Purpose: To investigate the impact of daily image-guided radiation therapy technique on clinical outcomes in patients with inoperable non-small cell lung cancer treated with definitive chemoradiation therapy. Methods and Materials: We compared patients with inoperable non-small cell lung cancer receiving daily cone beam computed tomography (CBCT) after an initial 4-dimensional computed tomography (4DCT) simulation (n = 76) with those receiving daily 2-dimensional orthogonal kilovoltage (kV) imaging (n = 48). The primary endpoint was time to grade ≥2 radiation pneumonitis (RP2), estimated with the cumulative incidence method, compared with Gray's test, and modeled with the Fine-Gray method. Results: Median follow-up was 40.6 months (range, 5.9-58.1 months) for the CBCT group and 75.8 months (range, 9.9-107.8 months) for the orthogonal kV group. Four-dimensional computed tomography simulation was used in 100% (n = 76) of the CBCT group and 56% (n = 27) of the orthogonal kV group (P < .0001). The 1-year cumulative incidence of RP2 was lower in the CBCT group than in the orthogonal kV group (24% vs 44%, P = .020). On multivariate analysis, daily imaging with CBCT after an initial 4DCT simulation was associated with a decreased risk of RP2 (adjusted hazard ratio 0.43, 95% confidence interval 0.22-0.82, P = .011), a finding that persisted among only patients who received 4DCT simulation (adjusted hazard ratio 0.48, 95% confidence interval 0.23-0.98, P = .045). There was no difference in locoregional progression, distant metastasis, any progression, or overall survival between groups. Conclusions: Daily image guided radiation therapy with CBCT compared with 2-dimensional orthogonal kV imaging was associated with a decreased risk of RP2. Clinicians could consider the implications of localization methods during curative intent radiation therapy.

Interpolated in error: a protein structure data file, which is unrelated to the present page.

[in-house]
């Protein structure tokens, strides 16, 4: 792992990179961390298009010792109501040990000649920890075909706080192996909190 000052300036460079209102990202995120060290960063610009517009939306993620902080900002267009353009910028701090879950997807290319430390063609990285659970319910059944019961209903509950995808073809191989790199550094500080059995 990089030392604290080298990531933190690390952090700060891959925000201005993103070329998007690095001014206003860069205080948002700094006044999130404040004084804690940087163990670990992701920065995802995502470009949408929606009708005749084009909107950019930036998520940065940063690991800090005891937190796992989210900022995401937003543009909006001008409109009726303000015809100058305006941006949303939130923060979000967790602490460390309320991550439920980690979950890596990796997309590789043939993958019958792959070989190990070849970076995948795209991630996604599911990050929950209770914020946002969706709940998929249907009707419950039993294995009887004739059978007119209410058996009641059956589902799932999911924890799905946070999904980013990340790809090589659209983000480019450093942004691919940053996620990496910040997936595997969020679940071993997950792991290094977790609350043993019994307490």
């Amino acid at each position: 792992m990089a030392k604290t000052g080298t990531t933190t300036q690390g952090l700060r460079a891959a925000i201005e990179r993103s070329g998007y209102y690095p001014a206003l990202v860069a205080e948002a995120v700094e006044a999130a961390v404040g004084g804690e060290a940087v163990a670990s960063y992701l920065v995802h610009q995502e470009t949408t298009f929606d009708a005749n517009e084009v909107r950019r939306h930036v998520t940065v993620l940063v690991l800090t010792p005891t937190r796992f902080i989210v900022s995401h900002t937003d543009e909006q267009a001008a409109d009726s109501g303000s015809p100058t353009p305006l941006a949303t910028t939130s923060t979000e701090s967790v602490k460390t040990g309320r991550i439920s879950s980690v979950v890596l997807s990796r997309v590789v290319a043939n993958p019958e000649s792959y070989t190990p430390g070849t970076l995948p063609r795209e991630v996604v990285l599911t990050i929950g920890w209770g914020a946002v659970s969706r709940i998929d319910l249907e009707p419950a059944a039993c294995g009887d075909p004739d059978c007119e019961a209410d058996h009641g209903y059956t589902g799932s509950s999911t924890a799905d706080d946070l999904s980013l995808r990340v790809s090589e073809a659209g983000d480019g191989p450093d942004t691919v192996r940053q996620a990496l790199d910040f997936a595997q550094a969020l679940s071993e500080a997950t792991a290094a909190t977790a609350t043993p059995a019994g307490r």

|Original language||English (US)|
|Number of pages||9|
|Journal||International Journal of Radiation Oncology Biology Physics|
|State||Published - Aug 1 2018|
All Science Journal Classification (ASJC) codes
- Radiology Nuclear Medicine and imaging
- Cancer Research